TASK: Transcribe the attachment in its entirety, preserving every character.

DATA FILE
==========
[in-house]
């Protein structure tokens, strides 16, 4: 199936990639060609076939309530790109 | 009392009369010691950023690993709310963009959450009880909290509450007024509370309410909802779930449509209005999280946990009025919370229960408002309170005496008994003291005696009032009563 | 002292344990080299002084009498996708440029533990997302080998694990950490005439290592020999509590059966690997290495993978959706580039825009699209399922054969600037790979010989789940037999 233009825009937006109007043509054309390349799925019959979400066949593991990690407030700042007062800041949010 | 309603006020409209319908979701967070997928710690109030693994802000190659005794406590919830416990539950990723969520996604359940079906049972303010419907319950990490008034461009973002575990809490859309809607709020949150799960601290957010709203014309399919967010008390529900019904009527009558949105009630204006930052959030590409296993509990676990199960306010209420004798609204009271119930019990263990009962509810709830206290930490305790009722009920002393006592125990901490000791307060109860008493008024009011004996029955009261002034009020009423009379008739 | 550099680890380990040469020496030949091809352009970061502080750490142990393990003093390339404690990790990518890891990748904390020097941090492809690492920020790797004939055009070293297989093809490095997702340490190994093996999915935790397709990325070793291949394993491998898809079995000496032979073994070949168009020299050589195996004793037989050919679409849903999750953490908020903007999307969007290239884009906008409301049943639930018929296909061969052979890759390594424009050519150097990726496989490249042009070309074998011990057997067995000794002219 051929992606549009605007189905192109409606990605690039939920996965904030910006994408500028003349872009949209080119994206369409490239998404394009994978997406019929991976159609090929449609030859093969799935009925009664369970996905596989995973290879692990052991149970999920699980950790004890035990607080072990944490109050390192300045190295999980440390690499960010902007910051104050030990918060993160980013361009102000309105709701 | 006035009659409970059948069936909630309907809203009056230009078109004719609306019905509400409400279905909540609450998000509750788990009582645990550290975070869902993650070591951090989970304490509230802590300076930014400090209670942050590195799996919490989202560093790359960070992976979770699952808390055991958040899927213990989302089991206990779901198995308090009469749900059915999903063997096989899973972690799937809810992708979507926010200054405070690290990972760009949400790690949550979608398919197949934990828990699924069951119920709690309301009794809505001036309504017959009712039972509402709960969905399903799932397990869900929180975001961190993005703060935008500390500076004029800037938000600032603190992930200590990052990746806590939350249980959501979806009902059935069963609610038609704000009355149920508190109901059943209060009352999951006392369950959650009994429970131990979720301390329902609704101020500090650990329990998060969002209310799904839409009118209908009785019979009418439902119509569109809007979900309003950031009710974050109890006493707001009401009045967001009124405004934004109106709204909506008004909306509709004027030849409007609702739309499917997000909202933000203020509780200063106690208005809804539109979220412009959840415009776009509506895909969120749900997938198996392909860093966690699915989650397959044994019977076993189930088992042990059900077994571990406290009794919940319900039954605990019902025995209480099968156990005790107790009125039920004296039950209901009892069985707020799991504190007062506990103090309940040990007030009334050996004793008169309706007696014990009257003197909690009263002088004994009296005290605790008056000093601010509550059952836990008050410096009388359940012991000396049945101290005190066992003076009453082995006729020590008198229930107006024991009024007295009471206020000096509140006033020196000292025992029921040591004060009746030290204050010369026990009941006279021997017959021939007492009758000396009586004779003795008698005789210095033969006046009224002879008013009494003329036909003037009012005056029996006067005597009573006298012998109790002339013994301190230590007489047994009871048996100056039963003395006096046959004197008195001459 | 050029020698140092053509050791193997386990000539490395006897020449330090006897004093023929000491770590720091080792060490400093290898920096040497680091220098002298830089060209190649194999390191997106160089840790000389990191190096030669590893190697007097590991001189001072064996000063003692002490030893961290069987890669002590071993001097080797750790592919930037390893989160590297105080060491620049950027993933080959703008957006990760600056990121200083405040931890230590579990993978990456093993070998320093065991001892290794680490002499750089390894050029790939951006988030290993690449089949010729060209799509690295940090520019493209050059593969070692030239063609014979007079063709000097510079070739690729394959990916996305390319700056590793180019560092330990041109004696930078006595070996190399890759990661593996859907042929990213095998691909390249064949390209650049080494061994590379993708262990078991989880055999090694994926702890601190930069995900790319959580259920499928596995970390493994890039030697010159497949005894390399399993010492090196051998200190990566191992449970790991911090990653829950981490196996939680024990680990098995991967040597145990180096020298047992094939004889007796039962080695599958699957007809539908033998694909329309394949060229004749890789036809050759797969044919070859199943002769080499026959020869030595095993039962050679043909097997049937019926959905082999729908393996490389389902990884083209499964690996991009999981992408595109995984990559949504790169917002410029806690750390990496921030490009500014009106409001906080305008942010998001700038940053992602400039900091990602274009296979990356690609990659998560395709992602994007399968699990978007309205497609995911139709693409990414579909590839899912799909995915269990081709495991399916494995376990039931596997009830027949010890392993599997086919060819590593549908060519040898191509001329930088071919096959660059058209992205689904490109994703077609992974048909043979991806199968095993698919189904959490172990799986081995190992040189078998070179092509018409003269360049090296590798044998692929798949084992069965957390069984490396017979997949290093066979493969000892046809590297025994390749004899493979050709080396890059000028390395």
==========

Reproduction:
[in-house]
């Protein structure tokens, strides 16, 4: 199936990639060609076939309530790109 | 009392009369010691950023690993709310963009959450009880909290509450007024509370309410909802779930449509209005999280946990009025919370229960408002309170005496008994003291005696009032009563 | 002292344990080299002084009498996708440029533990997302080998694990950490005439290592020999509590059966690997290495993978959706580039825009699209399922054969600037790979010989789940037999 233009825009937006109007043509054309390349799925019959979400066949593991990690407030700042007062800041949010 | 309603006020409209319908979701967070997928710690109030693994802000190659005794406590919830416990539950990723969520996604359940079906049972303010419907319950990490008034461009973002575990809490859309809607709020949150799960601290957010709203014309399919967010008390529900019904009527009558949105009630204006930052959030590409296993509990676990199960306010209420004798609204009271119930019990263990009962509810709830206290930490305790009722009920002393006592125990901490000791307060109860008493008024009011004996029955009261002034009020009423009379008739 | 550099680890380990040469020496030949091809352009970061502080750490142990393990003093390339404690990790990518890891990748904390020097941090492809690492920020790797004939055009070293297989093809490095997702340490190994093996999915935790397709990325070793291949394993491998898809079995000496032979073994070949168009020299050589195996004793037989050919679409849903999750953490908020903007999307969007290239884009906008409301049943639930018929296909061969052979890759390594424009050519150097990726496989490249042009070309074998011990057997067995000794002219 051929992606549009605007189905192109409606990605690039939920996965904030910006994408500028003349872009949209080119994206369409490239998404394009994978997406019929991976159609090929449609030859093969799935009925009664369970996905596989995973290879692990052991149970999920699980950790004890035990607080072990944490109050390192300045190295999980440390690499960010902007910051104050030990918060993160980013361009102000309105709701 | 006035009659409970059948069936909630309907809203009056230009078109004719609306019905509400409400279905909540609450998000509750788990009582645990550290975070869902993650070591951090989970304490509230802590300076930014400090209670942050590195799996919490989202560093790359960070992976979770699952808390055991958040899927213990989302089991206990779901198995308090009469749900059915999903063997096989899973972690799937809810992708979507926010200054405070690290990972760009949400790690949550979608398919197949934990828990699924069951119920709690309301009794809505001036309504017959009712039972509402709960969905399903799932397990869900929180975001961190993005703060935008500390500076004029800037938000600032603190992930200590990052990746806590939350249980959501979806009902059935069963609610038609704000009355149920508190109901059943209060009352999951006392369950959650009994429970131990979720301390329902609704101020500090650990329990998060969002209310799904839409009118209908009785019979009418439902119509569109809007979900309003950031009710974050109890006493707001009401009045967001009124405004934004109106709204909506008004909306509709004027030849409007609702739309499917997000909202933000203020509780200063106690208005809804539109979220412009959840415009776009509506895909969120749900997938198996392909860093966690699915989650397959044994019977076993189930088992042990059900077994571990406290009794919940319900039954605990019902025995209480099968156990005790107790009125039920004296039950209901009892069985707020799991504190007062506990103090309940040990007030009334050996004793008169309706007696014990009257003197909690009263002088004994009296005290605790008056000093601010509550059952836990008050410096009388359940012991000396049945101290005190066992003076009453082995006729020590008198229930107006024991009024007295009471206020000096509140006033020196000292025992029921040591004060009746030290204050010369026990009941006279021997017959021939007492009758000396009586004779003795008698005789210095033969006046009224002879008013009494003329036909003037009012005056029996006067005597009573006298012998109790002339013994301190230590007489047994009871048996100056039963003395006096046959004197008195001459 | 050029020698140092053509050791193997386990000539490395006897020449330090006897004093023929000491770590720091080792060490400093290898920096040497680091220098002298830089060209190649194999390191997106160089840790000389990191190096030669590893190697007097590991001189001072064996000063003692002490030893961290069987890669002590071993001097080797750790592919930037390893989160590297105080060491620049950027993933080959703008957006990760600056990121200083405040931890230590579990993978990456093993070998320093065991001892290794680490002499750089390894050029790939951006988030290993690449089949010729060209799509690295940090520019493209050059593969070692030239063609014979007079063709000097510079070739690729394959990916996305390319700056590793180019560092330990041109004696930078006595070996190399890759990661593996859907042929990213095998691909390249064949390209650049080494061994590379993708262990078991989880055999090694994926702890601190930069995900790319959580259920499928596995970390493994890039030697010159497949005894390399399993010492090196051998200190990566191992449970790991911090990653829950981490196996939680024990680990098995991967040597145990180096020298047992094939004889007796039962080695599958699957007809539908033998694909329309394949060229004749890789036809050759797969044919070859199943002769080499026959020869030595095993039962050679043909097997049937019926959905082999729908393996490389389902990884083209499964690996991009999981992408595109995984990559949504790169917002410029806690750390990496921030490009500014009106409001906080305008942010998001700038940053992602400039900091990602274009296979990356690609990659998560395709992602994007399968699990978007309205497609995911139709693409990414579909590839899912799909995915269990081709495991399916494995376990039931596997009830027949010890392993599997086919060819590593549908060519040898191509001329930088071919096959660059058209992205689904490109994703077609992974048909043979991806199968095993698919189904959490172990799986081995190992040189078998070179092509018409003269360049090296590798044998692929798949084992069965957390069984490396017979997949290093066979493969000892046809590297025994390749004899493979050709080396890059000028390395």